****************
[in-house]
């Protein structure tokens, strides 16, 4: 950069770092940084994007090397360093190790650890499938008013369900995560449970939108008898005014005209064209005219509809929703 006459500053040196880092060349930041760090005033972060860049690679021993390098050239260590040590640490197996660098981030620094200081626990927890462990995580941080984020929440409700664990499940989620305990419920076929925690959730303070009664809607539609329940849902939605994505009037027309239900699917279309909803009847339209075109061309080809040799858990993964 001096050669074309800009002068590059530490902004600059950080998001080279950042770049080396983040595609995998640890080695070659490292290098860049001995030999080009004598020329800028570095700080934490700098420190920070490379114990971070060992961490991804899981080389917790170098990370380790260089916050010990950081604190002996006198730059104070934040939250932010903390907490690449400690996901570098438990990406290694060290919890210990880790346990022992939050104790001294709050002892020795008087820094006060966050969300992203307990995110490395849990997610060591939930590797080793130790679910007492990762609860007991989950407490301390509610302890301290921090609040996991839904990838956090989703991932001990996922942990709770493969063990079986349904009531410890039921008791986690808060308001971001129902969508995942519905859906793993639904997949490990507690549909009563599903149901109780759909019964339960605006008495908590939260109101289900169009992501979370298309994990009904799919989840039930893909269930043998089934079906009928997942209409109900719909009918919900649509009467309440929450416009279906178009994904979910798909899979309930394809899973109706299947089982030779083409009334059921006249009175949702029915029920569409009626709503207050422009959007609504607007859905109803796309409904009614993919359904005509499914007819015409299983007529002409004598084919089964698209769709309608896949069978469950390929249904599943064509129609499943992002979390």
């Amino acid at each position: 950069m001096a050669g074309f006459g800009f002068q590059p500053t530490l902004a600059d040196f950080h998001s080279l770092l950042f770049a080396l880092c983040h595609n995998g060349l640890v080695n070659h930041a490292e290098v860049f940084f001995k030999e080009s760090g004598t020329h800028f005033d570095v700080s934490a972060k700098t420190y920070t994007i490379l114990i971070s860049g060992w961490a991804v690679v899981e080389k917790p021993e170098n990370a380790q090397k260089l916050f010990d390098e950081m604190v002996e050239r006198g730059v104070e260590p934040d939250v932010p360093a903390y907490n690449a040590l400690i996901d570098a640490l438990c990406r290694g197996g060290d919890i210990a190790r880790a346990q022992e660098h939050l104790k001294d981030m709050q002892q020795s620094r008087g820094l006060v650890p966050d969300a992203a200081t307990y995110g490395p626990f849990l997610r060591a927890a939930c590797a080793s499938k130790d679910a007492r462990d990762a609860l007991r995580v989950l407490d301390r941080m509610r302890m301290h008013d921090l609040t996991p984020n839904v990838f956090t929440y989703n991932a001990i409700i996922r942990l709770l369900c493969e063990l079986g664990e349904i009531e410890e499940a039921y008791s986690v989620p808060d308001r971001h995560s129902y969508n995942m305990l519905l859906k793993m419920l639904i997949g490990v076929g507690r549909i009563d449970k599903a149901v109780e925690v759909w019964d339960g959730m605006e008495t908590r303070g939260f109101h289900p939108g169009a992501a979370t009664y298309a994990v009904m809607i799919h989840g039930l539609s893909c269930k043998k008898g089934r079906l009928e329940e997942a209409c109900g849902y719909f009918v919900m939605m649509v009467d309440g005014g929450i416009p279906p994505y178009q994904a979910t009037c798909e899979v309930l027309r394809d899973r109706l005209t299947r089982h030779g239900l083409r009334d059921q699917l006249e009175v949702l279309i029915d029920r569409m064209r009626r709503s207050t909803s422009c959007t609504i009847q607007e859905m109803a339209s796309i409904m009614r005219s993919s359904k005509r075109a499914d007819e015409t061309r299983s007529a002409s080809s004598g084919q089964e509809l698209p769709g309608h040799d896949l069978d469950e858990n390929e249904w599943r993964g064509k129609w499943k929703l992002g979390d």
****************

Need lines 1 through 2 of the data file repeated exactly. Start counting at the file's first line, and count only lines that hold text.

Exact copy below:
[in-house]
């Protein structure tokens, strides 16, 4: 950069770092940084994007090397360093190790650890499938008013369900995560449970939108008898005014005209064209005219509809929703 006459500053040196880092060349930041760090005033972060860049690679021993390098050239260590040590640490197996660098981030620094200081626990927890462990995580941080984020929440409700664990499940989620305990419920076929925690959730303070009664809607539609329940849902939605994505009037027309239900699917279309909803009847339209075109061309080809040799858990993964 001096050669074309800009002068590059530490902004600059950080998001080279950042770049080396983040595609995998640890080695070659490292290098860049001995030999080009004598020329800028570095700080934490700098420190920070490379114990971070060992961490991804899981080389917790170098990370380790260089916050010990950081604190002996006198730059104070934040939250932010903390907490690449400690996901570098438990990406290694060290919890210990880790346990022992939050104790001294709050002892020795008087820094006060966050969300992203307990995110490395849990997610060591939930590797080793130790679910007492990762609860007991989950407490301390509610302890301290921090609040996991839904990838956090989703991932001990996922942990709770493969063990079986349904009531410890039921008791986690808060308001971001129902969508995942519905859906793993639904997949490990507690549909009563599903149901109780759909019964339960605006008495908590939260109101289900169009992501979370298309994990009904799919989840039930893909269930043998089934079906009928997942209409109900719909009918919900649509009467309440929450416009279906178009994904979910798909899979309930394809899973109706299947089982030779083409009334059921006249009175949702029915029920569409009626709503207050422009959007609504607007859905109803796309409904009614993919359904005509499914007819015409299983007529002409004598084919089964698209769709309608896949069978469950390929249904599943064509129609499943992002979390």